San Francisco leaders on Tuesday joined the Bayview community in mourning the loss of one of its most passionate protectors.
After falling into a coma, long-time Bayview resident, environmental and community advocate Marie Harrison died Sunday from complications related to interstitial lung disease, a condition that caused her to use an oxygen machine in recent years. She was 71.
“She was a tireless advocate for environmental justice and for working to ensure the shipyard is 100 percent safe and clean,” said District 10 Supervisor Shamann Walton at Tuesday’s Board of Supervisors hearing. “I will miss her dedication to protecting our community from harmful substances.”
On June 26, Harrison was recognized in the board’s chamber for her decades of work to bring environmental, health and social justice to the Bayview Hunters Point community.
Harrison’s oldest daughter, Arieann Marie Harrison, described her late mother as “small but mighty.”
“It was so easy for her to fight for people who didn’t have a voice. She might have been the littlest person in the room but she was the loudest,” said Arieann.
From fighting the displacement of public housing tenants to booting the PG&E power plant out of the Bayview and pressing for transparency in the radioactive cleanup of the Hunters Point Shipyard, Harrison tackled disparities in all shapes and sizes. She twice ran for District 10 supervisor, and for years contributed to the San Francisco Bay View newspaper.
A native of Kansas City, Mo., Harrison moved to the Bayview with her family in 1966, where her father found work at the toxic shipyard. Harrison would later spend several years working at the Superfund site herself.
Harrison slipped into the role of community organizer in the 1990s when she faced displacement from the Geneva Towers in Sunnydale, a troubled public housing project that was slated for demolition and reconstruction into over 300 housing units, according to Arieann.
“When they were tearing down the towers, my mother had concerns about the displacement of the residents and the gentrification that started to take place,” said Arieann. “A lot of people had no place to go. There was no promise or a guarantee that people would be able to reoccupy the new units. There wasn’t a plan for [the developers] to place old tenants in the new building sites.”
Thanks to Harrison’s advocacy, a list of former tenants were included in the development agreement — after Harrison agreed that she would not occupy a new unit there.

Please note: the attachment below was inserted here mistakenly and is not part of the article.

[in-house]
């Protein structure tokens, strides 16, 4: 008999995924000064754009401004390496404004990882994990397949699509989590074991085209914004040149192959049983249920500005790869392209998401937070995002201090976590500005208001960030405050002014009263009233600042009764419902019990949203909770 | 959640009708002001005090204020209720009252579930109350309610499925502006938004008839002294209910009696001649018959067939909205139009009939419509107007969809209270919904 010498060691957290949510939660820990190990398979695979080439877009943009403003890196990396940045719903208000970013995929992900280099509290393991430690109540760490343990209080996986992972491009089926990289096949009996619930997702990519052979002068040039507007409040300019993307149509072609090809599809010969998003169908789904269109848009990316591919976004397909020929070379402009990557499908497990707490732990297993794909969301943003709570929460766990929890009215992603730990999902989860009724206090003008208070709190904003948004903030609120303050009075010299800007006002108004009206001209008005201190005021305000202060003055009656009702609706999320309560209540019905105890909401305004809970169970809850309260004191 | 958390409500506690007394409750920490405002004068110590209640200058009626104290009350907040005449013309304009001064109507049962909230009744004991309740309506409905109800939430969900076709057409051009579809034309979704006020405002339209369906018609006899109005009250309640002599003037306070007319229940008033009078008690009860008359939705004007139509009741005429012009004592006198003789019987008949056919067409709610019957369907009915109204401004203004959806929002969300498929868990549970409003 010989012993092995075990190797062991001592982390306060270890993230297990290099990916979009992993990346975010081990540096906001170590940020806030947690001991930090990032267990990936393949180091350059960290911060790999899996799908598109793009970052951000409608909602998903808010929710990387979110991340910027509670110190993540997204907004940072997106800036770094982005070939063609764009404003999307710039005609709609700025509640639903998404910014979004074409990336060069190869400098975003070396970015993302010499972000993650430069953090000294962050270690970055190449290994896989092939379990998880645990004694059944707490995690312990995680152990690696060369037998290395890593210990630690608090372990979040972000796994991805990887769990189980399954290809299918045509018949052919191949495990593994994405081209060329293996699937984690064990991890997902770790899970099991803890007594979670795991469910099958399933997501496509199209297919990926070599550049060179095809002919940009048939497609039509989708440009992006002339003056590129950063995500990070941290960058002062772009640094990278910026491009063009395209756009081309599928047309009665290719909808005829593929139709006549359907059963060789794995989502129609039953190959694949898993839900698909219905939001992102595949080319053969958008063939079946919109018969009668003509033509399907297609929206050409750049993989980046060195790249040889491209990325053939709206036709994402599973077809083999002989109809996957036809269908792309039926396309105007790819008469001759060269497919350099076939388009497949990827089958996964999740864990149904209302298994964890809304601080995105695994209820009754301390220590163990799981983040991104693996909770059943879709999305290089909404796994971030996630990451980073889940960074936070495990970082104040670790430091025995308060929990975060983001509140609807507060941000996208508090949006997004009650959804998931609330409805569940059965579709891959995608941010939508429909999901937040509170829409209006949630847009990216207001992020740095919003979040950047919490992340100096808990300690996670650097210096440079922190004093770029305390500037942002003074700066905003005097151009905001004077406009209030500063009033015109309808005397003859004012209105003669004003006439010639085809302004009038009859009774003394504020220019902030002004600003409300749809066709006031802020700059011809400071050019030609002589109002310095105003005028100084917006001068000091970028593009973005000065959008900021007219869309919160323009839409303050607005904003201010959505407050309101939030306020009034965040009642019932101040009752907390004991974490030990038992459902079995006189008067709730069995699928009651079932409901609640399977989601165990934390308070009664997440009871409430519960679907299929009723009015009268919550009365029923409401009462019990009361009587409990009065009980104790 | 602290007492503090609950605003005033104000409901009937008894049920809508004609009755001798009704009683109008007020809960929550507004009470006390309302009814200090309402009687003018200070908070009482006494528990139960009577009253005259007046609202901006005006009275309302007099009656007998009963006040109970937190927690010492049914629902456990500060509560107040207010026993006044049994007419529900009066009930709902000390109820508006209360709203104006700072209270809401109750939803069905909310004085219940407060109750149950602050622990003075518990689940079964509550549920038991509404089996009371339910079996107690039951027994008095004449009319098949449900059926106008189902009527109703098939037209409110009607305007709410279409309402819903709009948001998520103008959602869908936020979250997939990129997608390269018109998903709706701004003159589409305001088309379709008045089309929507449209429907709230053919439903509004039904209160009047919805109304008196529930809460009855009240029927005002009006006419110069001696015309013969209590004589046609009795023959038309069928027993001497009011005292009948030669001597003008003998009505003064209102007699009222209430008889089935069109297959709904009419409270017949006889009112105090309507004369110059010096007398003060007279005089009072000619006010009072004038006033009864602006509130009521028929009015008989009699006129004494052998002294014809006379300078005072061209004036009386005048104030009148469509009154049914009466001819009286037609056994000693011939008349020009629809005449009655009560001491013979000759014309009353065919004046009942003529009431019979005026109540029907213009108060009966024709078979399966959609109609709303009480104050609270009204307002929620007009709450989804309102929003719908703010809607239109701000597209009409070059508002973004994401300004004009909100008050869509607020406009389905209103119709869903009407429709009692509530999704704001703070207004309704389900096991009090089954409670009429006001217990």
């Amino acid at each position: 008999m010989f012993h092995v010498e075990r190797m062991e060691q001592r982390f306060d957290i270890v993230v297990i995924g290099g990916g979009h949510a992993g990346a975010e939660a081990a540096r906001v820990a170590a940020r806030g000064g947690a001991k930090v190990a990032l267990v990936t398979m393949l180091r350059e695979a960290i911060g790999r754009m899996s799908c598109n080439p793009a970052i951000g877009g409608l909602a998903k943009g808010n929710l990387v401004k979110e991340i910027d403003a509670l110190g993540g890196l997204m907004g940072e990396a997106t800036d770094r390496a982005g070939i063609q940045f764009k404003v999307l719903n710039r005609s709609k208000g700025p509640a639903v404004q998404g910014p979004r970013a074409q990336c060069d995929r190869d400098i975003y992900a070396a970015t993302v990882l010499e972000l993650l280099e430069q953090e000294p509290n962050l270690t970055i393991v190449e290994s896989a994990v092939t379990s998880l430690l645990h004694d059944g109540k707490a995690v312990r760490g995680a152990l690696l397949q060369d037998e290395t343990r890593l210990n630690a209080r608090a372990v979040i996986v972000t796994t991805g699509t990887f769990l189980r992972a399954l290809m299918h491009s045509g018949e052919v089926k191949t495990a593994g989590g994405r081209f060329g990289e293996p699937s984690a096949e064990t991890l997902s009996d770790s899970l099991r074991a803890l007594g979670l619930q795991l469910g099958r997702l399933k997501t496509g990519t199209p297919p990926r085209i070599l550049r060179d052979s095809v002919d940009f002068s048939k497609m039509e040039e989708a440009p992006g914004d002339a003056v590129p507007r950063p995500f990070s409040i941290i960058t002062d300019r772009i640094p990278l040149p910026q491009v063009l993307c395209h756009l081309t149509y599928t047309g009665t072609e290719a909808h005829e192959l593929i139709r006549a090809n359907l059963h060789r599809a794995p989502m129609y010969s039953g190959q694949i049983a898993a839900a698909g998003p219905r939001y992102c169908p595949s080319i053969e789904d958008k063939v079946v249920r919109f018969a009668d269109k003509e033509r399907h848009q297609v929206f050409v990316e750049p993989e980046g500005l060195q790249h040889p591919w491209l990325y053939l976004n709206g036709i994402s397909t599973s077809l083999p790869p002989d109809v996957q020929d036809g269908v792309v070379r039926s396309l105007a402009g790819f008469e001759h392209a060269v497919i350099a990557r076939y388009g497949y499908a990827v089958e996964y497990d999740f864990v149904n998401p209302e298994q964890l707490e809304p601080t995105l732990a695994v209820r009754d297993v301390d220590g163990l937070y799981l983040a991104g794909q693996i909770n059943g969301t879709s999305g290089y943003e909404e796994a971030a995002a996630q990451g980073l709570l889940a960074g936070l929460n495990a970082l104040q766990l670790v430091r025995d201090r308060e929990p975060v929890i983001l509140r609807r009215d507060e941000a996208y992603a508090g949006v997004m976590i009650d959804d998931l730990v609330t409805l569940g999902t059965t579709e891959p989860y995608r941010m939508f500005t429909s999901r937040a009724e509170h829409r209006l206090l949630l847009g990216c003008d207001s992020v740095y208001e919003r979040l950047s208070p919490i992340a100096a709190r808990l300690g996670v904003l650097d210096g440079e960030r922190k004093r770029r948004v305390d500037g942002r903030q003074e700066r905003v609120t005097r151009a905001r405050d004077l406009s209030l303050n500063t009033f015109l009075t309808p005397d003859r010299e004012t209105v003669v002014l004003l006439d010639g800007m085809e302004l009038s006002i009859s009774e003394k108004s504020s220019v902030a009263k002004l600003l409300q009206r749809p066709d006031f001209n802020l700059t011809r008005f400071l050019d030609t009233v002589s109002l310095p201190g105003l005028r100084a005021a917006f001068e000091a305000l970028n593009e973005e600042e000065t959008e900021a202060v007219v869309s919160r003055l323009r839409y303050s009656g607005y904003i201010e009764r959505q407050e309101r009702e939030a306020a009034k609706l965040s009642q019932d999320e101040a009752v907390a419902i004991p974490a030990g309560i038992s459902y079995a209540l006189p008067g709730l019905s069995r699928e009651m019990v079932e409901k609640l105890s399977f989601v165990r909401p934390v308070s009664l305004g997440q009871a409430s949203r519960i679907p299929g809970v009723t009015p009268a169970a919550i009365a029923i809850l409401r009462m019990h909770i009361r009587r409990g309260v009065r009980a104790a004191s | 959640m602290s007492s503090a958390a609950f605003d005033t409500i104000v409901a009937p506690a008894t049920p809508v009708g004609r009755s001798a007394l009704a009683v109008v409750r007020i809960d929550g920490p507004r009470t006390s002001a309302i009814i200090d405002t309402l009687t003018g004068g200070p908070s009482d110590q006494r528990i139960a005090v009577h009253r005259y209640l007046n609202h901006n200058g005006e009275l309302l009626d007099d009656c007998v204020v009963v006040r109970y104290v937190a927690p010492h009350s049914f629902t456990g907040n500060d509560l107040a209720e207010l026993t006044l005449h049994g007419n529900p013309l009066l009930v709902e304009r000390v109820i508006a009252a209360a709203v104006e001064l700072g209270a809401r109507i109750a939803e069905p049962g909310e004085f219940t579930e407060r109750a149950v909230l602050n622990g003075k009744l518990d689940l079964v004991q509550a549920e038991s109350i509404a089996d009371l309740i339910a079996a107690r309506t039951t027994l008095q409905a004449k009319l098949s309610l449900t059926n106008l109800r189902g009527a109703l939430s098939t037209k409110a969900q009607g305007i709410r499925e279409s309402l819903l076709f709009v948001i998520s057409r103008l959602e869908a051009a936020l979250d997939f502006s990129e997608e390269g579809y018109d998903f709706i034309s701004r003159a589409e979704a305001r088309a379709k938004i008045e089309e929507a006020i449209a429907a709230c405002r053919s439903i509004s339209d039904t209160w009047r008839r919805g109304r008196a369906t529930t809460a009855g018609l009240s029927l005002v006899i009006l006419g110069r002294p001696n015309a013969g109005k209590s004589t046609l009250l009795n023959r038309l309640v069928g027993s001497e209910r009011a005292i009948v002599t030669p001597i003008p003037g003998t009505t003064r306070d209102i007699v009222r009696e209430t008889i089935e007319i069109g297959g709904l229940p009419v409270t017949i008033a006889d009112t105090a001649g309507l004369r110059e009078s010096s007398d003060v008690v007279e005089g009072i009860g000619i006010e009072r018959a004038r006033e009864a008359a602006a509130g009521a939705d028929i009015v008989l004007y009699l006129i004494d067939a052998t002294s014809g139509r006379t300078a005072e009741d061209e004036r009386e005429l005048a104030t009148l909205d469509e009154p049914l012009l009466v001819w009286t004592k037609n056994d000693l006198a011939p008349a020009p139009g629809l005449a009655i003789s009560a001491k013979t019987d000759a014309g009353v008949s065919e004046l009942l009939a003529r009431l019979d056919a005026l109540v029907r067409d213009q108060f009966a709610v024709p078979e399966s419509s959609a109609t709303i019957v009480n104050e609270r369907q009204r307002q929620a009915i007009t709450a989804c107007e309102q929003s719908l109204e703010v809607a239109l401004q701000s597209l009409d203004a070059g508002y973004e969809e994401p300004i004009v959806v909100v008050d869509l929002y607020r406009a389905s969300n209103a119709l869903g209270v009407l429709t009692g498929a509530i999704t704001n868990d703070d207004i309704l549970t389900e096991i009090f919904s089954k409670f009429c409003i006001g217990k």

“She was not on that list. They excluded her from that, and she agreed to this. Not many knew about this,” said Arieann. “At the end of the day it wasn’t about her.”
Harrison transitioned her family back to the Bayview, where she had her organizing work cut out for her.
Harrison threw her weight behind fighting for shuttering the PG&E Hunters Point power plant in 2006, which she blamed for her grandson’s deteriorating health conditions.
“She forced them to do a better cleanup than they would have done,” said Bradley Angel, executive director of Greenaction for Health and Environmental Justice, who met Harrison in the ‘90s, before the organization formed.
In 1997, Angel recruited Harrison as campaign adviser for Greenaction.
“During the cleanup at the Hunterspoint PG&E site, we discovered from folks in Kettleman City, which has the largest hazardous landfill in the U.S., that [San Francisco was sending soil containing] PCBs [polychlorinated biphenyls] there from Hunters Point,” said Angel. “Marie brought people from Hunters Point to Kettleman City, forcing them to stop dumping PCBs.”
Harrison also pushed for accountability and civilian oversight of the radioactive cleanup at the Hunters Point Shipyard, a former naval base slated for development into more than 10,500 units of housing. While city officials ensured nearby residents and shipyard workers that their health was not endangered by the development of the contaminated site, Harrison grew suspicious.
For 16 years Harrison served on the federally mandated Restoration Advisory Board, providing civilian oversight to the cleanup, and questioned its sudden dissolvement by the navy after members took a vote of no confidence in a San Francisco Public Health official overseeing the cleanup.
Her doubts were validated when reports surfaced last year that Navy-contractor Tetra Tech, which was responsible for a majority of the shipyard’s cleanup, produced fraudulent samples and two former company supervisors were later sentenced to federal prison for falsifying records, among other things.
One of Harrison’s last battles was the ongoing fight to “stop Build LLC’s mega development at the India Basin,” said Angel.
“Greenaction appealed because the project’s own Environmental Impact Report produced by The City concluded that there will be significant harmful, unmitigatable air pollution forever,” said Angel, adding that Harrison led the group’s testimony at the Board of Supervisors in November.
“With her oxygen tank, she stood in front of the board who, several months earlier, honored her for her work at the shipyard,” said Angel.
The board ultimately voted to reject the appeal — a decision that he said greatly pained Harrison, he said.
“The fight continues — we will unite to fight in her honor,” Angel said.
Harrison is survived by three children, seven grandchildren and three great grandchildren. A memorial celebration will be held May 18 at noon at St. John Missionary Baptist Church, 825 Newhall St.
By Brian Rinker, Kaiser Health News
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